“Nestlé uses some 3D printing in confectionery R&D [research and development], including for fast prototyping,” says a Nestlé spokesperson. “We are very interested in the further potential of 3D printing in confectionery going forward.”

Vigeant-Langlois says currently there is a challenge in finding people who are trained in additive, and who know how to design and bring parts to production.

“The market for additive manufacturing is still significantly underdeveloped relative to its potential, in the US and around the globe,” she notes, adding that some companies are also keeping their additive activities under cover, because it gives them a competitive edge.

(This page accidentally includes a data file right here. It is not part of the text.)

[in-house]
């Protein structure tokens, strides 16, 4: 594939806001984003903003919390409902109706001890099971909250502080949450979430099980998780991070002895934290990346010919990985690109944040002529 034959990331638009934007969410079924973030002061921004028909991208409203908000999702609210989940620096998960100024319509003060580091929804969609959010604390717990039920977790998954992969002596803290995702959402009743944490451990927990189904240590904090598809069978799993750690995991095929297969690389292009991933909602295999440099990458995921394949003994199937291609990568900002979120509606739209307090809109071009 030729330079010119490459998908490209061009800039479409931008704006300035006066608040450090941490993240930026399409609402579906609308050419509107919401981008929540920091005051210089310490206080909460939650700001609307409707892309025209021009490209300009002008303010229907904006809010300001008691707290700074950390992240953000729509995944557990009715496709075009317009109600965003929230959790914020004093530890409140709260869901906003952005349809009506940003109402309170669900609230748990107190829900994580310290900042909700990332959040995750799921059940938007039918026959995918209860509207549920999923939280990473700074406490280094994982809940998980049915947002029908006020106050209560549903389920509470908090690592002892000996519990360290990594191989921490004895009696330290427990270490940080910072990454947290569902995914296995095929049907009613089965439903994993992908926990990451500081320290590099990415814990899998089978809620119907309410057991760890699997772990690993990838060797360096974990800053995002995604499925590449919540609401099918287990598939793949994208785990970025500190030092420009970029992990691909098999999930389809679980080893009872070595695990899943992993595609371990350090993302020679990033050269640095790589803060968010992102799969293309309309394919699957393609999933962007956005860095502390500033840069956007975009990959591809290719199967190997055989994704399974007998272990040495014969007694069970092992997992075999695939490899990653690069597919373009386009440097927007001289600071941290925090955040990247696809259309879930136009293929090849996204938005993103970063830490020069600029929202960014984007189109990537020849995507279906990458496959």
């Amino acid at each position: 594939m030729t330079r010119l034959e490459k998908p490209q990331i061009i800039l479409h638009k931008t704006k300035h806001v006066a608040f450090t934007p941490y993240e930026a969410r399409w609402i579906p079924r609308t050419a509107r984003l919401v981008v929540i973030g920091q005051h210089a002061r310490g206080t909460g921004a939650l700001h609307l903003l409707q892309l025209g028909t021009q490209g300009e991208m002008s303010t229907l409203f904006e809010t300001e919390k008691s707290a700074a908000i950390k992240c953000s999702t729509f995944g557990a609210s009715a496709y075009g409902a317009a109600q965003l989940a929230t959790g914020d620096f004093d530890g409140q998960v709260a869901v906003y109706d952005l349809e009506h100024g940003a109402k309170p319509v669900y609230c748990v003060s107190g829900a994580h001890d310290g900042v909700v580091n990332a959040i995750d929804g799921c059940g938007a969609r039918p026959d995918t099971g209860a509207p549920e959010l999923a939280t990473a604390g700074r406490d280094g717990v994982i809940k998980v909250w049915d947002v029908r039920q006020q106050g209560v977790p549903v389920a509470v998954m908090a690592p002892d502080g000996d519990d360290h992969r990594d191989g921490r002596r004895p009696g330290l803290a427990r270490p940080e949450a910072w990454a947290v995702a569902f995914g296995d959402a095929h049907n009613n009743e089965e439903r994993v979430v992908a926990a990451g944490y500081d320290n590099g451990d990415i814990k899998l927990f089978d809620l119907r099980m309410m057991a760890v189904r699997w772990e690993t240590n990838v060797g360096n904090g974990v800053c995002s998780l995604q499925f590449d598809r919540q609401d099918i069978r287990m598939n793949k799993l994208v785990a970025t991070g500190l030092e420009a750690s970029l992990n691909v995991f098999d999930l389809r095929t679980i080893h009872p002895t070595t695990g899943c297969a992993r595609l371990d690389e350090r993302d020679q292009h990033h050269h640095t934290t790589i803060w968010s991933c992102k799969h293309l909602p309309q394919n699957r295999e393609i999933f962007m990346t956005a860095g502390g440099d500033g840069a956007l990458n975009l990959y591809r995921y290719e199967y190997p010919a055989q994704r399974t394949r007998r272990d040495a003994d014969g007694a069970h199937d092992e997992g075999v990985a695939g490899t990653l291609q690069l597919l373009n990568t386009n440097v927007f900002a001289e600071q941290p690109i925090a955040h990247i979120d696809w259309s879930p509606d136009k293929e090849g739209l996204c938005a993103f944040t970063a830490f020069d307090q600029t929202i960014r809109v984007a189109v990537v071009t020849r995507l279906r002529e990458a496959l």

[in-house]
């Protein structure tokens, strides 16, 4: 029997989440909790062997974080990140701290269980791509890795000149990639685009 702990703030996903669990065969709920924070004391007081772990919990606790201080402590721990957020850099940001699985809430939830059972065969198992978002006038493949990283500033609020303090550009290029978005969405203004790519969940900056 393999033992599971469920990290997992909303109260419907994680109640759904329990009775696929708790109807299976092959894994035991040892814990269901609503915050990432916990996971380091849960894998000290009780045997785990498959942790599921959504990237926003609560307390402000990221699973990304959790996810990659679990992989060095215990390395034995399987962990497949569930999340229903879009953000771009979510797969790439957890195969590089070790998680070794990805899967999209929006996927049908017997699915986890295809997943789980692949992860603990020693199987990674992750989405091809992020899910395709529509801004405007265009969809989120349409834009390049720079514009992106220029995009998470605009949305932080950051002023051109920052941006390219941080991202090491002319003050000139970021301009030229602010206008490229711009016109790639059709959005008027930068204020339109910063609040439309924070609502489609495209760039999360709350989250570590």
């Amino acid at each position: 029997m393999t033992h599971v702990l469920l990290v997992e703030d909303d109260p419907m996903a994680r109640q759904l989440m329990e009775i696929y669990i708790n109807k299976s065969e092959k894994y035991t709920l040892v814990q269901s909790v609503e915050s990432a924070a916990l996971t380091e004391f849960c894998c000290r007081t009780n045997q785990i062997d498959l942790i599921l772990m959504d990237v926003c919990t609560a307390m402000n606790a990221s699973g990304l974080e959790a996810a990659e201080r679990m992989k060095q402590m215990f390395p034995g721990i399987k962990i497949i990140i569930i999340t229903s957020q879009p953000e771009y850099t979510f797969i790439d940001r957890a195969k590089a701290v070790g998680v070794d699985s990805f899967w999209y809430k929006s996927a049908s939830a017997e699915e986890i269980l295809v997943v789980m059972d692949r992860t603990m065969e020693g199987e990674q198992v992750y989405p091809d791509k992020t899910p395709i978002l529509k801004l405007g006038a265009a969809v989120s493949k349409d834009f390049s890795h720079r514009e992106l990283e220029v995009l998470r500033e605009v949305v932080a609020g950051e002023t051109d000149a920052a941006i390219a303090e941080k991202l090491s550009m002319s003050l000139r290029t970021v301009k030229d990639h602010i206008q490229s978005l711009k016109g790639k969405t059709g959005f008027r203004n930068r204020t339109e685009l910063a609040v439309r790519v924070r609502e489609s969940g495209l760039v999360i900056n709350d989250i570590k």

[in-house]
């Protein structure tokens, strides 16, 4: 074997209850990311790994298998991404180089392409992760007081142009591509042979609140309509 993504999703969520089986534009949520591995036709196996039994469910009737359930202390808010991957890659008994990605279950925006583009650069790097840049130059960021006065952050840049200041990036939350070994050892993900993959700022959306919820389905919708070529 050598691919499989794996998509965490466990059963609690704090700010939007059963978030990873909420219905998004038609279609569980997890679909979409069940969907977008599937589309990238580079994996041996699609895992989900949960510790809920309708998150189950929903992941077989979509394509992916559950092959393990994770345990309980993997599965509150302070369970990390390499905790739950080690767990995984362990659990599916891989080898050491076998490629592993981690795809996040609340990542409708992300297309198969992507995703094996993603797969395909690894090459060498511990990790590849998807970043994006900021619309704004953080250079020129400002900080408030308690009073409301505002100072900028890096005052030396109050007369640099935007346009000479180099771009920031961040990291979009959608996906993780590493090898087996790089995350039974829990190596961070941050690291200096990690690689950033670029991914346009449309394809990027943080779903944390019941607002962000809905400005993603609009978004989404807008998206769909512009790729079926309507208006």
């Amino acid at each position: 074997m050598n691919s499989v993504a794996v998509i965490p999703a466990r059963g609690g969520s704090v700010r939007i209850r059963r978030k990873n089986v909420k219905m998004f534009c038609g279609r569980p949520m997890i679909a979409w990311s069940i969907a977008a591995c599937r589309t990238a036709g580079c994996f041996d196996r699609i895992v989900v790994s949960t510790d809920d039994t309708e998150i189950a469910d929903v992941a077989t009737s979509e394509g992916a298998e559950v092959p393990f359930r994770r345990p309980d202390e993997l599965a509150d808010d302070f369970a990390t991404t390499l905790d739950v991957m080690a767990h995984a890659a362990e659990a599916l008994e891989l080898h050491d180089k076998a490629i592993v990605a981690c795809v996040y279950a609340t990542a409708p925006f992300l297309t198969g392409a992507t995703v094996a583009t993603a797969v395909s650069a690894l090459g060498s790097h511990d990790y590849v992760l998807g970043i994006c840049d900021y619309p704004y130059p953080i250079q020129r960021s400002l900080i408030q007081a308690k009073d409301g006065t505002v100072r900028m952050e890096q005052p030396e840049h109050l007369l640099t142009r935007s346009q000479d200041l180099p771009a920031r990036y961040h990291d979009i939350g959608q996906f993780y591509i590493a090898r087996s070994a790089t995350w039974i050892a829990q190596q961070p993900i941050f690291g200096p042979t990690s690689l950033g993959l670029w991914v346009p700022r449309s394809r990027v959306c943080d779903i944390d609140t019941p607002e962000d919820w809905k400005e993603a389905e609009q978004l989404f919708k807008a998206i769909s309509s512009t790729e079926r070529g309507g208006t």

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GE engineers produced this model of a GEnx jet engine using an advanced 3D printing technique called direct metal laser melting.

Source GE Reports

“They’re keeping it a secret,” she says.

Still, with additive already disrupting industries, its language cannot remain a secret code forever. 

“There’s this misconception that [additive] is ‘not yet for my industry,’ ” she says. “But it’s here for production across more than fifteen industry verticals. People’s eyes open wide when they realize the unmatched benefits that additive brings to engineering design and innovation.”